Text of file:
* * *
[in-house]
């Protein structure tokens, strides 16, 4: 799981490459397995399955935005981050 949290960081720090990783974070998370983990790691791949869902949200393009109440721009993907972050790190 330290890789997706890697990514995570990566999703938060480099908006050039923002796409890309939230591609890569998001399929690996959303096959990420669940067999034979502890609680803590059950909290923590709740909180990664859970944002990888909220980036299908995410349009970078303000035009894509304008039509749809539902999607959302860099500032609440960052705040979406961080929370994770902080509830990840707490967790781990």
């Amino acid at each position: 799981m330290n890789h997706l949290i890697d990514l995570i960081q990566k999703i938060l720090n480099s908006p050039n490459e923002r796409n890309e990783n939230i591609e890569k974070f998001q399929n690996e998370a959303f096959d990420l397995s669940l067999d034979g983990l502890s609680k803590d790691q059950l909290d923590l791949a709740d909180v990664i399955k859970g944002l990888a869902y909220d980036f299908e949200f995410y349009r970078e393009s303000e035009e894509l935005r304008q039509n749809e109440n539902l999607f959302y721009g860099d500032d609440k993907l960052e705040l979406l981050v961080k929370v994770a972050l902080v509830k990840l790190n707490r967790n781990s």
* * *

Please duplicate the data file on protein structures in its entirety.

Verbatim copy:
[in-house]
């Protein structure tokens, strides 16, 4: 799981490459397995399955935005981050 949290960081720090990783974070998370983990790691791949869902949200393009109440721009993907972050790190 330290890789997706890697990514995570990566999703938060480099908006050039923002796409890309939230591609890569998001399929690996959303096959990420669940067999034979502890609680803590059950909290923590709740909180990664859970944002990888909220980036299908995410349009970078303000035009894509304008039509749809539902999607959302860099500032609440960052705040979406961080929370994770902080509830990840707490967790781990």
């Amino acid at each position: 799981m330290n890789h997706l949290i890697d990514l995570i960081q990566k999703i938060l720090n480099s908006p050039n490459e923002r796409n890309e990783n939230i591609e890569k974070f998001q399929n690996e998370a959303f096959d990420l397995s669940l067999d034979g983990l502890s609680k803590d790691q059950l909290d923590l791949a709740d909180v990664i399955k859970g944002l990888a869902y909220d980036f299908e949200f995410y349009r970078e393009s303000e035009e894509l935005r304008q039509n749809e109440n539902l999607f959302y721009g860099d500032d609440k993907l960052e705040l979406l981050v961080k929370v994770a972050l902080v509830k990840l790190n707490r967790n781990s």